Sunday, January 15, 2006


(see Tables 19, 20) Laxatives are mild cathartics that loosen the bowels without pain. They are classified in several different categories including bulk-forming, stimulant, saline, emollient (stool softner), hyperosmotic (increased osmosis), and surfactant laxatives.
Laxative use is prevalent in the elderly, but only in a few cases must laxatives be taken chronically. Between 15 percent and 30 percent of the population older than 60 years of age take at least one dose of laxative per week. Most constipation should be relieved with diet. A good intake of fruit (prunes, apples), high-fiber foods (bran, vegetables), and fluids help most elderly regulate bowel function. An acute episode of fecal impaction or constipation can usually be treated safely with a saline enema. Once acute constipation has been relieved, dietary manipulation, suppositories, and even weekly enemas may be used.
Bulk-forming laxatives are effective through absorption and retention of large amounts of water and are also useful in treating diarrhea. Effects are normally seen within 12 to 24 hours but could take up to three days for a full effect. These laxatives must be taken with water. Special care should be taken with diabetics and those on a salt restricted diet, although side effects are infrequent. An example of a bulk-forming laxative is Metamucil®.
Stimulant laxatives are the type most abused by the public. They can induce a mild laxative action or, in high doses, produce severe cramping and fluid and electrolyte imbalance. With chronic abuse enteric loss of protein and malabsorption can occur. When used correctly, stimulants are useful for acute constipation secondary to other medication, due to prolonged bed rest or hospitalization, and as preparation for abdominal X-rays. Castor oil is in this group of laxatives. Chronic use of castor oil can cause erosion of the intestinal villi, leading to malabsorption of nutrients.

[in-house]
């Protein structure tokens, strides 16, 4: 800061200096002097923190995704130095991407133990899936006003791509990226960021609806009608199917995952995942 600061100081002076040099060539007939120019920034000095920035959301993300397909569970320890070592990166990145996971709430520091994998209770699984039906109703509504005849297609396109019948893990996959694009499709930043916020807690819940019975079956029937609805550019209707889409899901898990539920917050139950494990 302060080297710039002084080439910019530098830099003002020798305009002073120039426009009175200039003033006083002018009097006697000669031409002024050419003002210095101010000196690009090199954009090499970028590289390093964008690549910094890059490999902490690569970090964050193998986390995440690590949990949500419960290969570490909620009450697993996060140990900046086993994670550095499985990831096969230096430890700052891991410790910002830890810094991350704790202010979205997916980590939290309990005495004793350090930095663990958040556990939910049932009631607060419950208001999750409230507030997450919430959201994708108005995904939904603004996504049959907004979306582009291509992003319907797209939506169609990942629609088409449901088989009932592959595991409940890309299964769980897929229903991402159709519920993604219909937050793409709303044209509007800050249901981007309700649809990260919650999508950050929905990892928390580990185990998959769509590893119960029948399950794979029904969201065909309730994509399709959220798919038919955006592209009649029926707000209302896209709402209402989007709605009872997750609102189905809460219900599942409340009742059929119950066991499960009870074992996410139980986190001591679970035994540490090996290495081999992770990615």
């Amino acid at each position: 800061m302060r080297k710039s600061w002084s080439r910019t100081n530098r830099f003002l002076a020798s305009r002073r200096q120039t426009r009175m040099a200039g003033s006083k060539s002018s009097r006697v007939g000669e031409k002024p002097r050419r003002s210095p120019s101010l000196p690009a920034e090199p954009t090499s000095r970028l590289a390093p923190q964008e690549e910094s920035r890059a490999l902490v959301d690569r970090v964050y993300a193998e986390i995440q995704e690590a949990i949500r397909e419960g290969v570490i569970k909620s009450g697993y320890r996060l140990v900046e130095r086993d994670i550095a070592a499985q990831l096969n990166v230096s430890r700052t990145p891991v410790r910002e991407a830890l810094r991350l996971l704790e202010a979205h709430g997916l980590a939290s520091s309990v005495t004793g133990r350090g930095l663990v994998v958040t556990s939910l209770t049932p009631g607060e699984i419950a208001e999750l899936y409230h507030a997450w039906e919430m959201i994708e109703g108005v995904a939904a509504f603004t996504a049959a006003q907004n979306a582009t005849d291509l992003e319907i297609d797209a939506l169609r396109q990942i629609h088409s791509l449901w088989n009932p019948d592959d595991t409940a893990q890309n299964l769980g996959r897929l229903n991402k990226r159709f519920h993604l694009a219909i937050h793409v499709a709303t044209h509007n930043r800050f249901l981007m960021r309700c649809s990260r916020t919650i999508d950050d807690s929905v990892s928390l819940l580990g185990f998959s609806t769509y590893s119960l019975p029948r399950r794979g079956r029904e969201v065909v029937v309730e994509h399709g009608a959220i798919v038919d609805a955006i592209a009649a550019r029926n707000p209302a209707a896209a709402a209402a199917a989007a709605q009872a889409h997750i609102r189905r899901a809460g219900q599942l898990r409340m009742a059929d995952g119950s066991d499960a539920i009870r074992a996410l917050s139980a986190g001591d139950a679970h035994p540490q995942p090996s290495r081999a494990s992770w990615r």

Saline laxatives include sulfate and magnesium salts. People are advised to drink at least eight ounces of water with the laxative to avoid dehydration. Effects are usually produced in three to six hours. In an elderly person, especially one with renal failure, toxic serum levels of magnesium can result. This is characterized by central nervous system depression, hypotension, muscle weakness, and electrocardiographic changes. An example is magnesium sulfate (Milk of Magnesia). Mineral oil is an emollient laxative and should not be used in elderly patients. Most problems occur from chronic mineral oil aspiration. Aspiration can produce acute and chronic pneumonitis (inflammation of the lungs), localized granuloma, and pulmonary fibrosis. Patients taking oral anticoagulants and mineral oil will find the anticoagulants (agents preventing clotting) absorbed poorly. Hyperosmotic laxatives include glycerin and lactulose. Glycerin in suppository form is usually effective within a half hour. Because it is rapidly absorbed and broken down systemically it is ineffective when taken orally. Lactulose is especially useful in treating the elderly. Glycerin suppositories are ineffective if fecal impaction with hard dry stools is present.
Surfactant laxatives work by a detergent activity and are especially effective for conditions where straining should be avoided, such as after abdominal surgery. Surfactants appear to be of little value in preventing constipation, however.
Covington, T., and Walker, J. Current Geriatric Therapy. Philadelphia: W. B. Saunders, 1984.


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